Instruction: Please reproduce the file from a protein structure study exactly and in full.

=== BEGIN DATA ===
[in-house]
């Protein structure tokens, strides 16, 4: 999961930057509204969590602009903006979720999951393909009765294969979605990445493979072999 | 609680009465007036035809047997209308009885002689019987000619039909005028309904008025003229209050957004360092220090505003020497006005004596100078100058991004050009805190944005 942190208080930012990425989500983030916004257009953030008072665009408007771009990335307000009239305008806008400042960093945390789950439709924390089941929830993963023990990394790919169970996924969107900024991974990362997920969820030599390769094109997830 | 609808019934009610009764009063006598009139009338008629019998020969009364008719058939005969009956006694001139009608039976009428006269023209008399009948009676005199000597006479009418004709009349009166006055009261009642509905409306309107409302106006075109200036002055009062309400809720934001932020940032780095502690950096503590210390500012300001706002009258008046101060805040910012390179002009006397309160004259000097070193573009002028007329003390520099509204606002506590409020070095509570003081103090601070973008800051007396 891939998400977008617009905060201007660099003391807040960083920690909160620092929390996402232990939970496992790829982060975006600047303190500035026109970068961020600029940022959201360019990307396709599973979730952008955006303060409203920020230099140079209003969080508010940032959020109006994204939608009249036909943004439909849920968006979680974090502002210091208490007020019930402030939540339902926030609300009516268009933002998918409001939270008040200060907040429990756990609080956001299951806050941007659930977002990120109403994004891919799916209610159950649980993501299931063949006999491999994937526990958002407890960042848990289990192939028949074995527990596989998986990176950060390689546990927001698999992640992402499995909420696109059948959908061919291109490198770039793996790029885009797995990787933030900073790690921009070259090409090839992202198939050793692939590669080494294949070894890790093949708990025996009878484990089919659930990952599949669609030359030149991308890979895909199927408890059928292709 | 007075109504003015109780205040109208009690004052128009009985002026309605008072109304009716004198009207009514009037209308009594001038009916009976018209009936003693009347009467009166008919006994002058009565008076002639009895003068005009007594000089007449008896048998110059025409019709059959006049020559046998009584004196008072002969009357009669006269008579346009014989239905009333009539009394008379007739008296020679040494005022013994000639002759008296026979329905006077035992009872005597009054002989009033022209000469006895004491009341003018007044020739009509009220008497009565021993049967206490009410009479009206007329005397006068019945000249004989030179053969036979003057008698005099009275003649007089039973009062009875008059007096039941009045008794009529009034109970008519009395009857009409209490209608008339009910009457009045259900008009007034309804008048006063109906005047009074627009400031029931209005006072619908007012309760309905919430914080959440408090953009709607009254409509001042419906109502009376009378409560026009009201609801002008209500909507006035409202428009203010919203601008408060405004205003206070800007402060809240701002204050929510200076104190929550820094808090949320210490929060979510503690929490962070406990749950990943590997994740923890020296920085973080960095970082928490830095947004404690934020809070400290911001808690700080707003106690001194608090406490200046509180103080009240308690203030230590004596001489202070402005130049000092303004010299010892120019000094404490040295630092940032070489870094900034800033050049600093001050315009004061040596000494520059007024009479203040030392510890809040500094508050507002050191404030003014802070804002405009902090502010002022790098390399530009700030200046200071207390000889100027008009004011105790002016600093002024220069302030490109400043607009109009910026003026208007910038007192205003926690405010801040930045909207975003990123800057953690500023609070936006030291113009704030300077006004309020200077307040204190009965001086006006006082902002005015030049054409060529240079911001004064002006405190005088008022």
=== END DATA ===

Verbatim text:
[in-house]
């Protein structure tokens, strides 16, 4: 999961930057509204969590602009903006979720999951393909009765294969979605990445493979072999 | 609680009465007036035809047997209308009885002689019987000619039909005028309904008025003229209050957004360092220090505003020497006005004596100078100058991004050009805190944005 942190208080930012990425989500983030916004257009953030008072665009408007771009990335307000009239305008806008400042960093945390789950439709924390089941929830993963023990990394790919169970996924969107900024991974990362997920969820030599390769094109997830 | 609808019934009610009764009063006598009139009338008629019998020969009364008719058939005969009956006694001139009608039976009428006269023209008399009948009676005199000597006479009418004709009349009166006055009261009642509905409306309107409302106006075109200036002055009062309400809720934001932020940032780095502690950096503590210390500012300001706002009258008046101060805040910012390179002009006397309160004259000097070193573009002028007329003390520099509204606002506590409020070095509570003081103090601070973008800051007396 891939998400977008617009905060201007660099003391807040960083920690909160620092929390996402232990939970496992790829982060975006600047303190500035026109970068961020600029940022959201360019990307396709599973979730952008955006303060409203920020230099140079209003969080508010940032959020109006994204939608009249036909943004439909849920968006979680974090502002210091208490007020019930402030939540339902926030609300009516268009933002998918409001939270008040200060907040429990756990609080956001299951806050941007659930977002990120109403994004891919799916209610159950649980993501299931063949006999491999994937526990958002407890960042848990289990192939028949074995527990596989998986990176950060390689546990927001698999992640992402499995909420696109059948959908061919291109490198770039793996790029885009797995990787933030900073790690921009070259090409090839992202198939050793692939590669080494294949070894890790093949708990025996009878484990089919659930990952599949669609030359030149991308890979895909199927408890059928292709 | 007075109504003015109780205040109208009690004052128009009985002026309605008072109304009716004198009207009514009037209308009594001038009916009976018209009936003693009347009467009166008919006994002058009565008076002639009895003068005009007594000089007449008896048998110059025409019709059959006049020559046998009584004196008072002969009357009669006269008579346009014989239905009333009539009394008379007739008296020679040494005022013994000639002759008296026979329905006077035992009872005597009054002989009033022209000469006895004491009341003018007044020739009509009220008497009565021993049967206490009410009479009206007329005397006068019945000249004989030179053969036979003057008698005099009275003649007089039973009062009875008059007096039941009045008794009529009034109970008519009395009857009409209490209608008339009910009457009045259900008009007034309804008048006063109906005047009074627009400031029931209005006072619908007012309760309905919430914080959440408090953009709607009254409509001042419906109502009376009378409560026009009201609801002008209500909507006035409202428009203010919203601008408060405004205003206070800007402060809240701002204050929510200076104190929550820094808090949320210490929060979510503690929490962070406990749950990943590997994740923890020296920085973080960095970082928490830095947004404690934020809070400290911001808690700080707003106690001194608090406490200046509180103080009240308690203030230590004596001489202070402005130049000092303004010299010892120019000094404490040295630092940032070489870094900034800033050049600093001050315009004061040596000494520059007024009479203040030392510890809040500094508050507002050191404030003014802070804002405009902090502010002022790098390399530009700030200046200071207390000889100027008009004011105790002016600093002024220069302030490109400043607009109009910026003026208007910038007192205003926690405010801040930045909207975003990123800057953690500023609070936006030291113009704030300077006004309020200077307040204190009965001086006006006082902002005015030049054409060529240079911001004064002006405190005088008022």